DISCOVER Magazine #7

Huisman looking to the future

Published in category: Offshore Oil & Gas

Timon Ligterink, Sales Manager, Huisman Equipment BVTimon Ligterink
Sales Manager
Huisman Equipment BV

Founded in 1929, Huisman is a leader in the design, development and fabrication of equipment for the oil and gas, renewables and leisure industries.

Like Damen, Huisman is a family-owned company, but its focus is on complex and large structures, such as lifting appliances, pipelay equipment and drilling equipment. Its view of the future is that oil and gas will remain an important source of energy for decades to come, with offshore production continuing to be a significant component. At the same time, the renewable energy markets, such as geothermal and offshore wind, will present a rapidly changing and growing alternative.

Growth potential

Over the years, Damen and Huisman have cooperated on a wide range of projects. Among those going on today is a programme looking at the crane needs of Damen’s clients as the offshore industry heads into a new phase of extended low oil prices. In the short to medium term, Huisman has identified two market segments that it believes offer the most potential for its crane division in the new economic environment; offshore wind and decommissioning. It sees offshore wind as attractive because of its increasing competitiveness and rising profitability, which even now is drawing in increasing amounts of investment.

These improvements are the result of increasing economies of scale as both the individual turbines and the fields themselves are getting larger. This brings new opportunities for Huisman. The market’s existing installation and maintenance assets are rapidly becoming too small to install the new generation of wind turbines.

Offshore installation vessel Aeolus – How does it work from Van Oord on Vimeo.

This requires new technology, and there is certainly the possibility that a major change in the way wind turbines are installed could occur in the near future and bring with it a wave of investment. In the meantime, there is still plenty of space for the incremental improvement of existing systems which in itself will drive demand.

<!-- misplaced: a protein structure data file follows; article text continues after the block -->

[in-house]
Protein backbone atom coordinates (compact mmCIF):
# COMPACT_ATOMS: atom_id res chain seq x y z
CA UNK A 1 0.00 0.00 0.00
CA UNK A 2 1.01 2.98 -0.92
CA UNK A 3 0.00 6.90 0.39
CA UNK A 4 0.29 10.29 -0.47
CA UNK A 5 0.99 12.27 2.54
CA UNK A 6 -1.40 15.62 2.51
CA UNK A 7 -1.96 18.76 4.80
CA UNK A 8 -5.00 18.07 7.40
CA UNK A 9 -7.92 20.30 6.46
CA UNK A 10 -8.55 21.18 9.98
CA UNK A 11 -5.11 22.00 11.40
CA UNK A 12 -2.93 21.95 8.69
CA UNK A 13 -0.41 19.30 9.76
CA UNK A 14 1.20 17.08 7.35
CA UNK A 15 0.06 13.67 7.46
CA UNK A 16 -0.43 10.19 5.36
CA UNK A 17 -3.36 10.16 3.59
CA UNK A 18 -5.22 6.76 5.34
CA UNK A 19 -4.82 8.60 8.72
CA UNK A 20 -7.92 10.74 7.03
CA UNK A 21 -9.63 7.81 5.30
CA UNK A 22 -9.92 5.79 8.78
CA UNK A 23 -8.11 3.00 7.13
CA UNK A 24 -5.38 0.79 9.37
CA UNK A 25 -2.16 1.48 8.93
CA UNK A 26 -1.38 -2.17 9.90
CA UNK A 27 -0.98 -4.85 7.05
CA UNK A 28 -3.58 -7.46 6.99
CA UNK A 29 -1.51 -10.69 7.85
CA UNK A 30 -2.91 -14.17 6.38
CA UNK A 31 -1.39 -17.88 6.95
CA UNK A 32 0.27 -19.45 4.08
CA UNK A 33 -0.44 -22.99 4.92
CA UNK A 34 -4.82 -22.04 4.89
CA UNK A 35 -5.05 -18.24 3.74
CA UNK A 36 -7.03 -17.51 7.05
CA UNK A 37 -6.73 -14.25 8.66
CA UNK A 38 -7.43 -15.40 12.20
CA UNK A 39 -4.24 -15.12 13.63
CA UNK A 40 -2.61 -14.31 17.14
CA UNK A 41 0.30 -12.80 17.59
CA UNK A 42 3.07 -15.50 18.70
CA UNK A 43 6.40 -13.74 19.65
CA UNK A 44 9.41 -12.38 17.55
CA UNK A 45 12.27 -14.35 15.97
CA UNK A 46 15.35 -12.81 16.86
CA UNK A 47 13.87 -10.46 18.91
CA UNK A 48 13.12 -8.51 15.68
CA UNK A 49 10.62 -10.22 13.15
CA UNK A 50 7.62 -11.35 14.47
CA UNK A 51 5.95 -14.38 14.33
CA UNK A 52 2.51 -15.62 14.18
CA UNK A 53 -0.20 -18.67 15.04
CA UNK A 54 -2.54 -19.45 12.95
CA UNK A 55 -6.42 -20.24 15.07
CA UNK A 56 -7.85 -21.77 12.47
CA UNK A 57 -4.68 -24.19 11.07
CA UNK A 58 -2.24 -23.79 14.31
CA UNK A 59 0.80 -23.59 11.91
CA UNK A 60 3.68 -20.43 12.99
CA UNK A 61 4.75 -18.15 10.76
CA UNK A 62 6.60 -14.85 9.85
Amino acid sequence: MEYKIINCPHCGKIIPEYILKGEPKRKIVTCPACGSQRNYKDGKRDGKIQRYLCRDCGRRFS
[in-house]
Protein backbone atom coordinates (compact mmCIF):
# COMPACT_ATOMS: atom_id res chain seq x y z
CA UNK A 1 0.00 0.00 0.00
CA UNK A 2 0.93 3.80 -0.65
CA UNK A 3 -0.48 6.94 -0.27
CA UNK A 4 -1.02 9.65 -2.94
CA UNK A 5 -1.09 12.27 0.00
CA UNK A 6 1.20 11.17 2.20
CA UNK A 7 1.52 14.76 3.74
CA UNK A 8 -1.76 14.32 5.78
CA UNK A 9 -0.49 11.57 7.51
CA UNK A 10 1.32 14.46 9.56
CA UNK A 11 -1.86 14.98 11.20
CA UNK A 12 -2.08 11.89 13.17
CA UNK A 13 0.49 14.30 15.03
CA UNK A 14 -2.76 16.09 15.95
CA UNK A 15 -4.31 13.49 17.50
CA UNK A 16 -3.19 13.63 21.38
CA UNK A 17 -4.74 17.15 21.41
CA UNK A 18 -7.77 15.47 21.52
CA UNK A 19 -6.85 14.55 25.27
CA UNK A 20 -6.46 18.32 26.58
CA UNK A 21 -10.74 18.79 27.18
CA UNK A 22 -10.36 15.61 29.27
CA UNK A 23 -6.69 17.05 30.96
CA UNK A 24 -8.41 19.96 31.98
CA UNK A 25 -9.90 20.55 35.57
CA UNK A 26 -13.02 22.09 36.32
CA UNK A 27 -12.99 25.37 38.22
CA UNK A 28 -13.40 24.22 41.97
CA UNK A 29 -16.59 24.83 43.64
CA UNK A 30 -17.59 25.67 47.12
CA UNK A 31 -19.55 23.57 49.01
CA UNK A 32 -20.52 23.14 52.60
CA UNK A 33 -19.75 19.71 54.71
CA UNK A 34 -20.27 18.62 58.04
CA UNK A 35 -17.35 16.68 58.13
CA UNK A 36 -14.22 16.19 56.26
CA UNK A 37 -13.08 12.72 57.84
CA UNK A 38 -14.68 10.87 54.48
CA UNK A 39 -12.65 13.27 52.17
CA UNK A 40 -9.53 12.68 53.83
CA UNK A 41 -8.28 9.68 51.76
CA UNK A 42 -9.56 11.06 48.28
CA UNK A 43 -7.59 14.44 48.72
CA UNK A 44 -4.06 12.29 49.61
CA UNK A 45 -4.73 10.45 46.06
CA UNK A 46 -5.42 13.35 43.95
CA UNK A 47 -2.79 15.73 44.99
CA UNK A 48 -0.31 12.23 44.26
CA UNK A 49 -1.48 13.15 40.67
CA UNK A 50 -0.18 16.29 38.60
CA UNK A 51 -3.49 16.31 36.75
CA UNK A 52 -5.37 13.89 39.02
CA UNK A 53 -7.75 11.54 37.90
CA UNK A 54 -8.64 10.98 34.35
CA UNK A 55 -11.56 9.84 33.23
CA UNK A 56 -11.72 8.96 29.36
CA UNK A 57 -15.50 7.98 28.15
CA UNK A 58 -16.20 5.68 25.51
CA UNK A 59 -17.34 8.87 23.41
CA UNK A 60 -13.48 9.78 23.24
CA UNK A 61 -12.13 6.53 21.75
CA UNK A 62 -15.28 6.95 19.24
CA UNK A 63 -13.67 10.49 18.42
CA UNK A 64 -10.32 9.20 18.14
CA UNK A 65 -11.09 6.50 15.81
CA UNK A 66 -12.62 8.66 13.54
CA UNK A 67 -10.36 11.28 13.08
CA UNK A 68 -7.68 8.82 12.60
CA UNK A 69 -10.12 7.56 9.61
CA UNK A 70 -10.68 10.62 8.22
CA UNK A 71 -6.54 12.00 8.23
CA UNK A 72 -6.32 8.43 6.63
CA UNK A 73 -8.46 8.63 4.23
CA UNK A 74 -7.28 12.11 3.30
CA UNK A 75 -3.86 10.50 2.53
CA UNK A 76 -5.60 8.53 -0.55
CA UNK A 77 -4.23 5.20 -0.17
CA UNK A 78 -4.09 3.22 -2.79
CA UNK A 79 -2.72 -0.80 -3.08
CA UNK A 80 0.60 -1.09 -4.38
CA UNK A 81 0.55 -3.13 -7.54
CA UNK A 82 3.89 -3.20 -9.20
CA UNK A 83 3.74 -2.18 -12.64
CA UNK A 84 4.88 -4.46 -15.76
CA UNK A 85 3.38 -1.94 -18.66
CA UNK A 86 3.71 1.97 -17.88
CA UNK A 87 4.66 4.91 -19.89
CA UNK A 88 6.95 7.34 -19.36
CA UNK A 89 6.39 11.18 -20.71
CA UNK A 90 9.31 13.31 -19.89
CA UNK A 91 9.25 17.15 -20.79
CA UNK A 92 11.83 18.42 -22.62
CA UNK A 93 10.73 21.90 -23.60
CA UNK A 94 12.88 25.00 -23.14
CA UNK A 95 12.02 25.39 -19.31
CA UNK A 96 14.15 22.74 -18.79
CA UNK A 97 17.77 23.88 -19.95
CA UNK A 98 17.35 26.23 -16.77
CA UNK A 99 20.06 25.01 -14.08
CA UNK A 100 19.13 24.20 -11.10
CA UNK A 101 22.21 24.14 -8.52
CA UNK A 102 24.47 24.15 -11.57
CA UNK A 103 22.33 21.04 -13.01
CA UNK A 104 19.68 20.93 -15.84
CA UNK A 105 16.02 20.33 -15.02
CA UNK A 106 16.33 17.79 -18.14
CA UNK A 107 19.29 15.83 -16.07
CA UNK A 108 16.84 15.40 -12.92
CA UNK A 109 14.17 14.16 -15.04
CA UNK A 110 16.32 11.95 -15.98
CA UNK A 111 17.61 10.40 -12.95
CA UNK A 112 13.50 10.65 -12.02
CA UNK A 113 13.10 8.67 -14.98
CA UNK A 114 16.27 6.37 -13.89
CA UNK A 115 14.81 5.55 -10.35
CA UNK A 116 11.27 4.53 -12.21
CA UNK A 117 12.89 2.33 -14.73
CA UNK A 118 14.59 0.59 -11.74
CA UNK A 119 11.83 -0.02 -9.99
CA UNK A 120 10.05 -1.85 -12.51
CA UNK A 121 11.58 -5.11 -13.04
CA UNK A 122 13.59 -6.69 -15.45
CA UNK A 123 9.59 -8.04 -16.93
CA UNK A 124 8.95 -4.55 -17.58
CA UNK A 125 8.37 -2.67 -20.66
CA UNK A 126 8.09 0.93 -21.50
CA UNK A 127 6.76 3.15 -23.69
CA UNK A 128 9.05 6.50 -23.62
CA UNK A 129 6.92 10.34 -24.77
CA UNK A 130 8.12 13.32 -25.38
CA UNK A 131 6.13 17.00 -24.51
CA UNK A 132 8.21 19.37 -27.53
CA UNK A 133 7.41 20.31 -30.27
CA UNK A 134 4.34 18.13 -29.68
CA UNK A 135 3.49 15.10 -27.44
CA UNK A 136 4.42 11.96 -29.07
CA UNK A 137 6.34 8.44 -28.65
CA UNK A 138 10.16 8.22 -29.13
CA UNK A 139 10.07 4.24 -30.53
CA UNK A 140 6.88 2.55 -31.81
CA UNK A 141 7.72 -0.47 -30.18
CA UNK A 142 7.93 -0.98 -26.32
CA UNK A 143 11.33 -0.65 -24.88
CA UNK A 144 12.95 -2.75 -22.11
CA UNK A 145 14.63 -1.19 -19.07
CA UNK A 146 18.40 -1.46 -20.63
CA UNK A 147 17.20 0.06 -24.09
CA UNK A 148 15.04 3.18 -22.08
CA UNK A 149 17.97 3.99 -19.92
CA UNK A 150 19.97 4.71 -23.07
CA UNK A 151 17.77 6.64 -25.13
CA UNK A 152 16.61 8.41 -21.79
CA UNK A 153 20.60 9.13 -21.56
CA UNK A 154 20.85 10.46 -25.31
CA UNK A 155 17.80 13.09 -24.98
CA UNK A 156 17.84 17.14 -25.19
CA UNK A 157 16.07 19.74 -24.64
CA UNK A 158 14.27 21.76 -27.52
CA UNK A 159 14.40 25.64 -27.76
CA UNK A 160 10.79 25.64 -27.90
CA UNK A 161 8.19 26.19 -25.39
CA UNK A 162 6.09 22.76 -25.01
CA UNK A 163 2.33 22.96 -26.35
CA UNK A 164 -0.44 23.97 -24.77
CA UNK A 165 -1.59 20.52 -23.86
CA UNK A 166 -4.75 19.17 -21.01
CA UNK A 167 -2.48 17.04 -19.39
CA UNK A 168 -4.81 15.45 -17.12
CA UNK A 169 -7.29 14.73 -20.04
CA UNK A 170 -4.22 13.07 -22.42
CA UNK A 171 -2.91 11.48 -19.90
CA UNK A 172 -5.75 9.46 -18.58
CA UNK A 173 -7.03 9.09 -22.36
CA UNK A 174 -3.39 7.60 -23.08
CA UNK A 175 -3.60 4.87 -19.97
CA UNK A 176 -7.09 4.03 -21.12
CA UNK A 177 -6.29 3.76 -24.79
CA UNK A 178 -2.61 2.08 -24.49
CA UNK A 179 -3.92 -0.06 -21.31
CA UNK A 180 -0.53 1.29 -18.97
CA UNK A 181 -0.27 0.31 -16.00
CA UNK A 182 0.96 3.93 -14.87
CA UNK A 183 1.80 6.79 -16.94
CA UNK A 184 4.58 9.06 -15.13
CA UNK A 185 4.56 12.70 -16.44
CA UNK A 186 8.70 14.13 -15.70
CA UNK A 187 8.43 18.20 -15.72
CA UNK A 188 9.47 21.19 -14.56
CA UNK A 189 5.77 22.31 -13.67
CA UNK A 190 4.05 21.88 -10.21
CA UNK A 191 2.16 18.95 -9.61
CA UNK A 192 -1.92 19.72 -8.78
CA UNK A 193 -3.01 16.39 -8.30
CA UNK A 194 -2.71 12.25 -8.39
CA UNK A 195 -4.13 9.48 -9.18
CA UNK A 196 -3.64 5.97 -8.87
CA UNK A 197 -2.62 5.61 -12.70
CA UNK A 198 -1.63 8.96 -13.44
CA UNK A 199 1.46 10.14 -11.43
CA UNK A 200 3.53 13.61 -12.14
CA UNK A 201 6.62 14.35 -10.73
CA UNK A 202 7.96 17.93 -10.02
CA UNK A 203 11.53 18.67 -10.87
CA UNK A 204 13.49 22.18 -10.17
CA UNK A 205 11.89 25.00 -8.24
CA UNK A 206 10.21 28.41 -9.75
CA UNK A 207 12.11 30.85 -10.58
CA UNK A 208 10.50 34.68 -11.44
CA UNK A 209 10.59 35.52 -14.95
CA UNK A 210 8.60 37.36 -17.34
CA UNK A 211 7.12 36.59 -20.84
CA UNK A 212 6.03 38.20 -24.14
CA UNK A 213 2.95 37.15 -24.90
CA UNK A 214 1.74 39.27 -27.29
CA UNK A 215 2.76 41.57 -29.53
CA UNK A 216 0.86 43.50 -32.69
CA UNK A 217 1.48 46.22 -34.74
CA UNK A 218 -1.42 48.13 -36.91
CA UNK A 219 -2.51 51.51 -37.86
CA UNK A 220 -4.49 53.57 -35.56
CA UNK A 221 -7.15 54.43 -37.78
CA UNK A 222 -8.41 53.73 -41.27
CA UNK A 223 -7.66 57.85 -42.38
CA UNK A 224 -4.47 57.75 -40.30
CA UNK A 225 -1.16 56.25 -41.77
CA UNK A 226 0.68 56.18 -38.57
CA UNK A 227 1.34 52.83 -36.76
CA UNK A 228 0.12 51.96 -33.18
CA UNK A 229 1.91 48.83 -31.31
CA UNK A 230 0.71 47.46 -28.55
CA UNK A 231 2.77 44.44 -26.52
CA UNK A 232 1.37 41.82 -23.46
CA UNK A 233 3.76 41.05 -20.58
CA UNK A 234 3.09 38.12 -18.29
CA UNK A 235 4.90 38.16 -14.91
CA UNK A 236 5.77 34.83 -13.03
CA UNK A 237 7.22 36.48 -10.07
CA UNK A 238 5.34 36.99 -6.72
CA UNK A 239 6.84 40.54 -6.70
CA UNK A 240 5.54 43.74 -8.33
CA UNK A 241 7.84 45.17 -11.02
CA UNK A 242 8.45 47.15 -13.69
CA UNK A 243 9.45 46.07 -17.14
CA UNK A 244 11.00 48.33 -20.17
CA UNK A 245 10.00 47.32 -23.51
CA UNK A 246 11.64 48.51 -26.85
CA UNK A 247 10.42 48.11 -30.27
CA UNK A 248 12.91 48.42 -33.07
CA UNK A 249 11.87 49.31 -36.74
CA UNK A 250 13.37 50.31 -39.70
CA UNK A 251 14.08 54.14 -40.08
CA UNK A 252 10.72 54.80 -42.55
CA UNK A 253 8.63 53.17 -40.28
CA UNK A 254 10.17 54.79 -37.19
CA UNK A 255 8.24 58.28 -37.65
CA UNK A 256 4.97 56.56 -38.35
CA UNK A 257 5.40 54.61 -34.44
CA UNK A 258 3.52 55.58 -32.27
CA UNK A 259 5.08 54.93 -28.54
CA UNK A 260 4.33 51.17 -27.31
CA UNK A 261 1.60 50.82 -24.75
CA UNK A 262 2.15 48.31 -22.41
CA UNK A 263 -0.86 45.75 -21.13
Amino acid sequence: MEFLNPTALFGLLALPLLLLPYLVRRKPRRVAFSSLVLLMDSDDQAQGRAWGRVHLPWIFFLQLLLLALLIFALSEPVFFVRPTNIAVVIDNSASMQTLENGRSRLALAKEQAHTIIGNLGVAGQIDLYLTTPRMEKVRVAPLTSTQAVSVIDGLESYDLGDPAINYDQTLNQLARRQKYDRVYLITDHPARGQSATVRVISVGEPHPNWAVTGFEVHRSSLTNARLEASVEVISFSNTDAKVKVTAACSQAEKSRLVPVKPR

The decommissioning of redundant offshore structures, particularly in the North Sea, has long been recognised as a market with great potential, but the exact timing of when it will begin in earnest remains uncertain. However, Huisman perceives that activity in this area has been increasing recently and that investments in the necessary vessels and equipment are being made. Notable examples include the Sleipnir and Pioneering Spirit, built by Heerema and Allseas respectively. Many other players are also now considering capex investment in this sector.

Evolution of offshore cranes

Over the next few years Huisman expects the changes in wind turbine technology to drive increasing demand for larger offshore wind turbine installation cranes, as operators order larger vessels fitted with bigger cranes in the 2000-3000mt SWL range. Also, the company anticipates that the move towards floating installations, and in time even floating turbines, will bring completely different logistical challenges. In particular, the need for motion compensated equipment and cranes. It will probably be between 5 and 10 years before floating installations become common, but they will certainly gain more traction during the intervening period. For decommissioning, a new generation of more efficient lifting appliances will also be required to remove offshore structures quickly and safely. In the years ahead, demand is expected to come primarily from Europe, but with also significant potential in Asia and the Americas.

With costs under pressure everywhere, Huisman is always working on innovations that can increase the efficiency and productivity of its cranes, and so help its customers compete more effectively. Sometimes the simple replacement of an old crane with a new model can make a big difference. Jackup operators, for example, require the lightest possible cranes so as to maximise the variable payload of their vessels. By replacing the crane on an existing vessel for a more advanced, lightweight equivalent that can lift the same load or even more, Huisman can extend the economic life of the total asset.

However, the company is also currently working on a range of innovations that it expects to bring to market in the coming years. While the underlying principles of craneage remain unchanged; that is, the use of weight and steel structures to lift other weights, there is always potential to improve the various components. Huisman is looking to develop new designs and technologies in areas that include winches, ropes and motion compensation.

For Damen, Huisman’s ability to develop new technology that will not only address the needs of emerging new sectors but also extend the working lives of existing assets, is immensely valuable. It assists Damen in its mission to provide its customers with the vessels that they require to take on the new tasks demanded of them, in an efficient and cost-effective way. It also gives Damen’s repair and refit yards new options for extending the lives of existing vessels or converting them for new missions in an industry characterised by continuous change. The cooperation and free exchange of customer and market feedback between the two organisations regarding the changes taking place in the offshore industry strengthens both parties and reinforces their leadership positions in their respective sectors.

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